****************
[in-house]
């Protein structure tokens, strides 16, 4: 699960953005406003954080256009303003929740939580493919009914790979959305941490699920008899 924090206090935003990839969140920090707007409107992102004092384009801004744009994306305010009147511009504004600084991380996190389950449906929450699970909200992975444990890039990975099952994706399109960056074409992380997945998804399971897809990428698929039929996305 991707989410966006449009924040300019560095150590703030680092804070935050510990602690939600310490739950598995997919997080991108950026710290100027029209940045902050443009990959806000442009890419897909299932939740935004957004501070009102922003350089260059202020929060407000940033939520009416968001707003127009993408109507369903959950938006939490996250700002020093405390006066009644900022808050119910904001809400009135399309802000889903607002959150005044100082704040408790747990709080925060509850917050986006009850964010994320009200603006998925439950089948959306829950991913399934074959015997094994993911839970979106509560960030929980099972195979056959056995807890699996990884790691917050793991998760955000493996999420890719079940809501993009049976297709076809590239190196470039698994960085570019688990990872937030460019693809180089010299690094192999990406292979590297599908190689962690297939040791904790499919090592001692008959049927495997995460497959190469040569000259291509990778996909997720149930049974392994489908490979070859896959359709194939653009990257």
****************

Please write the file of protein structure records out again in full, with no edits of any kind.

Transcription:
[in-house]
């Protein structure tokens, strides 16, 4: 699960953005406003954080256009303003929740939580493919009914790979959305941490699920008899 924090206090935003990839969140920090707007409107992102004092384009801004744009994306305010009147511009504004600084991380996190389950449906929450699970909200992975444990890039990975099952994706399109960056074409992380997945998804399971897809990428698929039929996305 991707989410966006449009924040300019560095150590703030680092804070935050510990602690939600310490739950598995997919997080991108950026710290100027029209940045902050443009990959806000442009890419897909299932939740935004957004501070009102922003350089260059202020929060407000940033939520009416968001707003127009993408109507369903959950938006939490996250700002020093405390006066009644900022808050119910904001809400009135399309802000889903607002959150005044100082704040408790747990709080925060509850917050986006009850964010994320009200603006998925439950089948959306829950991913399934074959015997094994993911839970979106509560960030929980099972195979056959056995807890699996990884790691917050793991998760955000493996999420890719079940809501993009049976297709076809590239190196470039698994960085570019688990990872937030460019693809180089010299690094192999990406292979590297599908190689962690297939040791904790499919090592001692008959049927495997995460497959190469040569000259291509990778996909997720149930049974392994489908490979070859896959359709194939653009990257």